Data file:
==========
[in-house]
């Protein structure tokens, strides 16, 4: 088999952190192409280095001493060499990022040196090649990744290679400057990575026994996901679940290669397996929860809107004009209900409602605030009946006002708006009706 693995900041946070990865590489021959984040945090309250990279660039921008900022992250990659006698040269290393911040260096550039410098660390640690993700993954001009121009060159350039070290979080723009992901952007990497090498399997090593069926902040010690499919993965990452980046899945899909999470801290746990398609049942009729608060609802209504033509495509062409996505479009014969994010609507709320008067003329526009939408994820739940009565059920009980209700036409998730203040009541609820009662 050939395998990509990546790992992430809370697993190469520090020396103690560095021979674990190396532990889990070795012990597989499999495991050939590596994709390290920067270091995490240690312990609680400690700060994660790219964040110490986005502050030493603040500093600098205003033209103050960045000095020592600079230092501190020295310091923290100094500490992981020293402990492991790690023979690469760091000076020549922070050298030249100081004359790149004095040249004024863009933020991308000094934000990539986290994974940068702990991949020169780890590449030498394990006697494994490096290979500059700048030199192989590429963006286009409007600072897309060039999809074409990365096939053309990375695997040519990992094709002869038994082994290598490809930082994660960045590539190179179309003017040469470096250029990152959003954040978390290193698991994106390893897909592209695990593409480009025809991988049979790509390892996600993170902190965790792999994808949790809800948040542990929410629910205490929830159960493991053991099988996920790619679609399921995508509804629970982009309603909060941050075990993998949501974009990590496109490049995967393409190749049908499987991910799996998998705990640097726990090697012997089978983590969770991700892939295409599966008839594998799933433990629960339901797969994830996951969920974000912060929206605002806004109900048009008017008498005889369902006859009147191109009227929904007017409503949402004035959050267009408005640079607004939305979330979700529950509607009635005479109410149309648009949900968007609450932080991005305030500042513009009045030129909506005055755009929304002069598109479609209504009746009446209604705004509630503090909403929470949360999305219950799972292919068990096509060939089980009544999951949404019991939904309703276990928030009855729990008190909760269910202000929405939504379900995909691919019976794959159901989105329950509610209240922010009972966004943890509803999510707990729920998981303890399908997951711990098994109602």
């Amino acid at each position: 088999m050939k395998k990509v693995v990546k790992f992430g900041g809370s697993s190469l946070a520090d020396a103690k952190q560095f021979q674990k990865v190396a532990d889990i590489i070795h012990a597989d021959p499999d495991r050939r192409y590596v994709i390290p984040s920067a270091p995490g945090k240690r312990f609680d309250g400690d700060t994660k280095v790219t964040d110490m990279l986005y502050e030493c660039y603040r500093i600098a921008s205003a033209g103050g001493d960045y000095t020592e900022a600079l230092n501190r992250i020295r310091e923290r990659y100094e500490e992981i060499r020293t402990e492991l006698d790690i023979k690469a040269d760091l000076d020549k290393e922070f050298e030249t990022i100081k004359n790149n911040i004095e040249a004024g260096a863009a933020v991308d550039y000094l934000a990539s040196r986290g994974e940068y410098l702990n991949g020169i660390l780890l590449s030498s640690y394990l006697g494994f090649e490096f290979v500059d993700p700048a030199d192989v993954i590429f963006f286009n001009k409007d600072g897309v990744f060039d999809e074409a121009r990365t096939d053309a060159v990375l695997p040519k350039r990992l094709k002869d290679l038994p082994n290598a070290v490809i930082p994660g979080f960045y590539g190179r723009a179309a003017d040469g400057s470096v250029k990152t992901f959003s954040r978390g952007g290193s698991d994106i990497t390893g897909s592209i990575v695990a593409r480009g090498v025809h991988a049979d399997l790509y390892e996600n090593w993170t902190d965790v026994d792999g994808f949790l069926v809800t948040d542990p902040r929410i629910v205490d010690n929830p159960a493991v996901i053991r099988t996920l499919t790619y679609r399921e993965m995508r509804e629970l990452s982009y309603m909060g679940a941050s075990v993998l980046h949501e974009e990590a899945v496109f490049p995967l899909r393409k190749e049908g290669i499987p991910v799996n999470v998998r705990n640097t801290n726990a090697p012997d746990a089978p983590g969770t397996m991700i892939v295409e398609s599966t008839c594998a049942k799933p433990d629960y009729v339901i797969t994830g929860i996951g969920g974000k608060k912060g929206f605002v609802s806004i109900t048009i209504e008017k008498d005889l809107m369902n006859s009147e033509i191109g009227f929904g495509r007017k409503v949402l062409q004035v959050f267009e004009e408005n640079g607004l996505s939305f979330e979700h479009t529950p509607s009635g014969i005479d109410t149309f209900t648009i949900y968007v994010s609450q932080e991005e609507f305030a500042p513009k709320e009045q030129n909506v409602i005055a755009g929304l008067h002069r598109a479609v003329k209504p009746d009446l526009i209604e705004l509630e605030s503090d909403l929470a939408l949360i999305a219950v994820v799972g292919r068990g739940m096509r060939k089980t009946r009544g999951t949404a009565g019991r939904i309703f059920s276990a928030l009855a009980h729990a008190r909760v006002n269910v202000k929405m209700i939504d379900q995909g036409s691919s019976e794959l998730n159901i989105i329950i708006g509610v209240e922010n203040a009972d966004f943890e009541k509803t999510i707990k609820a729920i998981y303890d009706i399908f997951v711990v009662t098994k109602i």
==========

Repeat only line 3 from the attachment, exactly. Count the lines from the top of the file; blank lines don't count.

């Amino acid at each position: 088999m050939k395998k990509v693995v990546k790992f992430g900041g809370s697993s190469l946070a520090d020396a103690k952190q560095f021979q674990k990865v190396a532990d889990i590489i070795h012990a597989d021959p499999d495991r050939r192409y590596v994709i390290p984040s920067a270091p995490g945090k240690r312990f609680d309250g400690d700060t994660k280095v790219t964040d110490m990279l986005y502050e030493c660039y603040r500093i600098a921008s205003a033209g103050g001493d960045y000095t020592e900022a600079l230092n501190r992250i020295r310091e923290r990659y100094e500490e992981i060499r020293t402990e492991l006698d790690i023979k690469a040269d760091l000076d020549k290393e922070f050298e030249t990022i100081k004359n790149n911040i004095e040249a004024g260096a863009a933020v991308d550039y000094l934000a990539s040196r986290g994974e940068y410098l702990n991949g020169i660390l780890l590449s030498s640690y394990l006697g494994f090649e490096f290979v500059d993700p700048a030199d192989v993954i590429f963006f286009n001009k409007d600072g897309v990744f060039d999809e074409a121009r990365t096939d053309a060159v990375l695997p040519k350039r990992l094709k002869d290679l038994p082994n290598a070290v490809i930082p994660g979080f960045y590539g190179r723009a179309a003017d040469g400057s470096v250029k990152t992901f959003s954040r978390g952007g290193s698991d994106i990497t390893g897909s592209i990575v695990a593409r480009g090498v025809h991988a049979d399997l790509y390892e996600n090593w993170t902190d965790v026994d792999g994808f949790l069926v809800t948040d542990p902040r929410i629910v205490d010690n929830p159960a493991v996901i053991r099988t996920l499919t790619y679609r399921e993965m995508r509804e629970l990452s982009y309603m909060g679940a941050s075990v993998l980046h949501e974009e990590a899945v496109f490049p995967l899909r393409k190749e049908g290669i499987p991910v799996n999470v998998r705990n640097t801290n726990a090697p012997d746990a089978p983590g969770t397996m991700i892939v295409e398609s599966t008839c594998a049942k799933p433990d629960y009729v339901i797969t994830g929860i996951g969920g974000k608060k912060g929206f605002v609802s806004i109900t048009i209504e008017k008498d005889l809107m369902n006859s009147e033509i191109g009227f929904g495509r007017k409503v949402l062409q004035v959050f267009e004009e408005n640079g607004l996505s939305f979330e979700h479009t529950p509607s009635g014969i005479d109410t149309f209900t648009i949900y968007v994010s609450q932080e991005e609507f305030a500042p513009k709320e009045q030129n909506v409602i005055a755009g929304l008067h002069r598109a479609v003329k209504p009746d009446l526009i209604e705004l509630e605030s503090d909403l929470a939408l949360i999305a219950v994820v799972g292919r068990g739940m096509r060939k089980t009946r009544g999951t949404a009565g019991r939904i309703f059920s276990a928030l009855a009980h729990a008190r909760v006002n269910v202000k929405m209700i939504d379900q995909g036409s691919s019976e794959l998730n159901i989105i329950i708006g509610v209240e922010n203040a009972d966004f943890e009541k509803t999510i707990k609820a729920i998981y303890d009706i399908f997951v711990v009662t098994k109602i």